Quarantine comeback: As the world shut down, Real Bread Campaign ambassador Helen Underwood reopened her bakery.

Bake to the drawing board: Emma Parkin on totally overhauling the way her Real Bread bakery and café in Exeter operates during lockdown.

Bread Together: Mary Horbury is a member of the grassroots co-operative based in Chester city centre, which runs bread making activities with and for people of all ages, backgrounds and abilities.

Planet Leicester Bakers: Founder Michelle Stratford explains how the business creates safe spaces, brings people closer together around bread making to talk about difficult things, builds togetherness and trust, while exploring health and wellbeing.

The Good Loaf: Suzy van Rooyen is CEO of The Good Loaf, an artisan bakery and three community cafés in Northamptonshire, which provides training and employment opportunities to vulnerable women.

Bread people: Liz Wilson is a Bread Angel who runs the award-winning Ma Baker microbakery and baking school, through which she gets to meet all sorts of folk.

Creole crusts: Growing up in the Caribbean, says Chalet Bakehouse owner Lisa Williams, two staples in every home were rice and bread, and her home was no exception.

With bread all sorrows are less: On her progress from art school graduate to microbaker, Campaign ambassador Ameena Nur has experienced giddy highs and the deepest grief.

The ginger baker: Teenaged Campaign ambassador Kitty Tait’s dad Alex recounts how they set up The Orange Bakery together.

To the honour of bread: An insight into the bread culture of the Ukraine by Tatiana Shrimpton.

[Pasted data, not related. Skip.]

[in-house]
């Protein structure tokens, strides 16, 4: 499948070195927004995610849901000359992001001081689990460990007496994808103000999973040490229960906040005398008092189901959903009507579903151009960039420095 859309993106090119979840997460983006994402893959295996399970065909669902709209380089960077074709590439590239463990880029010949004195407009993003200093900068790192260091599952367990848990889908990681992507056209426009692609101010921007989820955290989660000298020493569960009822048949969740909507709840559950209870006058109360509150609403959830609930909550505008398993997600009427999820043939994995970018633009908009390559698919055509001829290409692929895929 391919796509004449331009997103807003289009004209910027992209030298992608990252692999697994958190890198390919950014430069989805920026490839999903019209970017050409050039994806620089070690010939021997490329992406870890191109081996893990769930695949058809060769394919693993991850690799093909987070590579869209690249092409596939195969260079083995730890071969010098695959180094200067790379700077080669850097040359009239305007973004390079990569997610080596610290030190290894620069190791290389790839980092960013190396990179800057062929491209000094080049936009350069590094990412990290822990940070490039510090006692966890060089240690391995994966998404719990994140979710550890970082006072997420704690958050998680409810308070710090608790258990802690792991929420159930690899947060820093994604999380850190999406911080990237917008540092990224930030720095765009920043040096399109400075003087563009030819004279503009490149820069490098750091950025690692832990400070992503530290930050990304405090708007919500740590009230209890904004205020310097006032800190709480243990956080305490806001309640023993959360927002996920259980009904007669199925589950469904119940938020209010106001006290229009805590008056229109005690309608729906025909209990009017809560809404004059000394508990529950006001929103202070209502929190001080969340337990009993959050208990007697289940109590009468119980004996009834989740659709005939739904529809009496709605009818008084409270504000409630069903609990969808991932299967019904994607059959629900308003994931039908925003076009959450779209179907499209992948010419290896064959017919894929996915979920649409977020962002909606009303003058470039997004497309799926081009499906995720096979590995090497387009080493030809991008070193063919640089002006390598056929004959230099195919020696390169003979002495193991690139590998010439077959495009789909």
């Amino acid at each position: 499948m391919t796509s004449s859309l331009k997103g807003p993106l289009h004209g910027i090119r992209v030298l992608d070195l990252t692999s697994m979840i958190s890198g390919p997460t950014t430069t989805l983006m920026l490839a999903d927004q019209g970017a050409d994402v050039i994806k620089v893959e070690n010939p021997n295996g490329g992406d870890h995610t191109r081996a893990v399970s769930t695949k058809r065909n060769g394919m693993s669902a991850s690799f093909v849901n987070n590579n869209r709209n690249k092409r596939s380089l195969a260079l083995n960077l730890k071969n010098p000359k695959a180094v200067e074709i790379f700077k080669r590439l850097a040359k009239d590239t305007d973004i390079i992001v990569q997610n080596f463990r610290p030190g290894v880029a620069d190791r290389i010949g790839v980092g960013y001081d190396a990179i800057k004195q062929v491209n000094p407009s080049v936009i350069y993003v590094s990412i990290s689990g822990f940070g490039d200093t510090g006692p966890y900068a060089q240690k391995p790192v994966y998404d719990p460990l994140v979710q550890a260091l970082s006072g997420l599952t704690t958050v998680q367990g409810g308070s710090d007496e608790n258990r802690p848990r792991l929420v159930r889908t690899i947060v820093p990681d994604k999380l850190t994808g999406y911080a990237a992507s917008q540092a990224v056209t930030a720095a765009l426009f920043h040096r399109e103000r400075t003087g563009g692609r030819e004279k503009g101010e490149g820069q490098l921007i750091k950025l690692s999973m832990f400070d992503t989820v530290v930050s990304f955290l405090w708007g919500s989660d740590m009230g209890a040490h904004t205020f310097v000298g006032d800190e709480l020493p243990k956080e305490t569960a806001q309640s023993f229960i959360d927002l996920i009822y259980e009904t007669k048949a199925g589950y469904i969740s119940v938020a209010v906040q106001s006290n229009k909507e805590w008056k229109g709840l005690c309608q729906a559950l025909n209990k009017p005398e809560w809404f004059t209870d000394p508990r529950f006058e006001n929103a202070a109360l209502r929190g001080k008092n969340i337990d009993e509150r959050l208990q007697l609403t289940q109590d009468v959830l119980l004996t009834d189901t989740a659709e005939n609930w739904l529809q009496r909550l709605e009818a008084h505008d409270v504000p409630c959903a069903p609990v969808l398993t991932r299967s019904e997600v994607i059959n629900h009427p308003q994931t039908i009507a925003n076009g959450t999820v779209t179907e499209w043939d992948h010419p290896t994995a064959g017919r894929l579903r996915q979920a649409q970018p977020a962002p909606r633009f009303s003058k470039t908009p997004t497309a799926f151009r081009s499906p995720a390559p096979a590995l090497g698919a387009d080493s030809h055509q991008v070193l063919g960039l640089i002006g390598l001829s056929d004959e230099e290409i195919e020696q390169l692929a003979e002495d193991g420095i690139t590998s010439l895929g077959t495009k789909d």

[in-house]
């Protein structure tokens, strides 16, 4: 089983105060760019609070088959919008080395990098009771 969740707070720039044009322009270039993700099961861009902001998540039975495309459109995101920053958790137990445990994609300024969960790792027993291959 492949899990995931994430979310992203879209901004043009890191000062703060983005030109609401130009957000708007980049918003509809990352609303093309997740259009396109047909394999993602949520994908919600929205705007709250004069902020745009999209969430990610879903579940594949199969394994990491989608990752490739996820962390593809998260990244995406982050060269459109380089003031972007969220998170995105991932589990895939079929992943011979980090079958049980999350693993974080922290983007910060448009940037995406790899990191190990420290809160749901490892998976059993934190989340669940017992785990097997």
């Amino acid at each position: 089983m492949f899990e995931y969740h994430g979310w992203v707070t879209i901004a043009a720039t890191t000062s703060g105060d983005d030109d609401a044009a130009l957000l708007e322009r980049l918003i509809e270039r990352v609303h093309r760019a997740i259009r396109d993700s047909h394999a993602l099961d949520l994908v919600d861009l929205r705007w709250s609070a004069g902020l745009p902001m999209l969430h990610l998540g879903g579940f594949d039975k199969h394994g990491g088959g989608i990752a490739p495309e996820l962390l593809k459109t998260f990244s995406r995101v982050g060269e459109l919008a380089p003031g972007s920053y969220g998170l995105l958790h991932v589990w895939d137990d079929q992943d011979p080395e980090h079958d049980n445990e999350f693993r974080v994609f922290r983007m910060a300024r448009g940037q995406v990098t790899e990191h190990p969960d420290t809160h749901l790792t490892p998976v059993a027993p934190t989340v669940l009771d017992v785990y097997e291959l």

Bread improver: Proof Bakery founder Chernise Neo begins the story of her a sourdough-powered community interest company in Coventry, which creates training and employment opportunities for refugee women.

Mindful microbakery: In reassessing her life and finding ways to manage periods of depression, Emma Chesters discovered bread making as a path to calmness and a new career.

Gut instinct: Why does it sometimes feel that everybody is avoiding gluten these days, asks Naomi Devlin.

Thoroughly modern Melissa: Oxford-based Modern Baker co-founder Melissa Sharp talks about researching the potential health benefits of sourdough baking.

Antarctic roll: Chef and baker Ariana Berry proves we’ll go to the ends of the earth to bring you interesting flour arranging stories.

Local Loaf Lincs: Running a Real Bread bakery is as much about making links with local people as making loaves as Campaign ambassador Sonya Hundal has been finding out.

Lighting the way: Chris Young chatted to Alice Williams, founder of The Luminary Bakery, a social enterprise that offers employability and entrepreneurship training to women facing social and economic disadvantage.

I loaf NY: Molly Crossin sends a postcard from The Big Apple about the social enterprise Hot Bread Kitchen

Searching for shokupan: Alys Bannister investigates the intricate and complex history of bread in Japan.

 

www.internationalwomensday.com

As might well ask why there isn't, or when there is, an International Men's Day - It’s on 19 November.